Keratoplasty advances

There is still room for DSAEK in the new era of endothelial keratoplasty

Dermot McGrath

Posted: Thursday, February 1, 2018

Recent advances in endothelial keratoplasty techniques, and particularly the arrival of Descemet membrane endothelial keratoplasty (DMEK), means that corneal surgeons today have no shortage of options when it comes to selecting the right procedure for particular indications, Sadeer Hannush MD told delegates attending the 8th EuCornea Congress in Lisbon.

Dr Hannush, Wills Eye Hospital, Philadelphia, Pennsylvania, United States, said that non-refractive corneal procedures could be broadly divided into five categories: ocular surface reconstruction, anterior lamellar keratoplasty, posterior lamellar keratoplasty (DSAEK and DMEK), penetrating keratoplasty and permanent keratoprosthesis surgery.

“The big advantage of endothelial keratoplasty for the indication of endothelial dystrophy and dysfunction, of course, is rapid visual rehabilitation. There are also other benefits, such as the absence of suture-related complications, decreased incidence of allograft rejection, an intact globe with resistance to traumatic wound dehiscence, predictable corneal toricity with minimal topographic change and a predictable small hyperopic refractive shift,” he said.

Dr Hannush said he has now performed almost 1,000 cases of Descemet’s Stripping Automated Endothelial Keratoplasty (DSAEK) since his first procedure in October 2005.

“About one-third of these are endothelial grafts for endothelial dysfunction, usually in the presence of a posterior chamber implant. Another third are triple procedures (endothelial keratoplasty, cataract removal and IOL implantation). The final third are grafts in the presence of a co-morbidity (e.g. previous filtering surgery or tube shunt placement, ACIOL, or unicameral eye), which includes failed penetrating keratoplasty or even DMEK,” he said.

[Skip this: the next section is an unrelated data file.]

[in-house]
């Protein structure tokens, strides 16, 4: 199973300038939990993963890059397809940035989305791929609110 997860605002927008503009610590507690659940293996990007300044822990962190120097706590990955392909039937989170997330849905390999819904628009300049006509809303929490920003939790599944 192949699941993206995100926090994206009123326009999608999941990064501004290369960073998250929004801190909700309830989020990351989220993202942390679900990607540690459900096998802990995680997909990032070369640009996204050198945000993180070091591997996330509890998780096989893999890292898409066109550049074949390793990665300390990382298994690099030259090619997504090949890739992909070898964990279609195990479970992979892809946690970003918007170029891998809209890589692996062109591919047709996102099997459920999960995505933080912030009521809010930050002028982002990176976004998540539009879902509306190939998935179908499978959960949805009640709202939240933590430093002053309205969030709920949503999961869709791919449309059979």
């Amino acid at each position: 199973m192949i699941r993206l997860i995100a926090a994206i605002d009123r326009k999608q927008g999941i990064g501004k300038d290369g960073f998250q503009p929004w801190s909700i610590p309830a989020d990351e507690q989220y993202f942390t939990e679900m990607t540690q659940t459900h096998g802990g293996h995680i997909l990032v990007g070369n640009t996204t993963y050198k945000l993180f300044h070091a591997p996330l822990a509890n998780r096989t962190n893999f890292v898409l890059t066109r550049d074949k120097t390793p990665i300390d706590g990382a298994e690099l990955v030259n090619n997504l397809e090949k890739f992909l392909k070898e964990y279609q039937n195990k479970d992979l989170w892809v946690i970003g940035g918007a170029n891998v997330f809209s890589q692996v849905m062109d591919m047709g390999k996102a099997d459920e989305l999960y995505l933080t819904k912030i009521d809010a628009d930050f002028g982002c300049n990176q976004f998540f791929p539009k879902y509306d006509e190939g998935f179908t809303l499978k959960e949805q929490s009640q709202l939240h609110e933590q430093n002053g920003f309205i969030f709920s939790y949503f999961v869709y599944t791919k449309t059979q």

Although DMEK has evolved as the procedure of choice for corneal endothelial replacement in the setting of endothelial dystrophy and/or dysfunction, Dr Hannush believes that DSAEK still has a role to play in modern corneal practices.

“In many instances, especially in the presence of severe comorbidities, the surgeon may be able to more easily bring the case to a successful conclusion with DSAEK. This is especially true if the surgeon is not experienced in performing DMEK,” he said.

Looking at the outcomes after a decade of DSAEK procedures, Dr Hannush said it became apparent that postoperative visual acuity and graft survival were dependent on the type of surgery and the nature of the comorbidities.

“The results in all of our cases ultimately depend on the visual potential that the patient has both from a macula and optic nerve point of view at the time of surgery. Also, for patients with tube shunts, the prospects are not great. Endothelial cell loss tends to be very high in these patients and the five-year graft failure rate is around 75%,” he said.

Sadeer Hannush: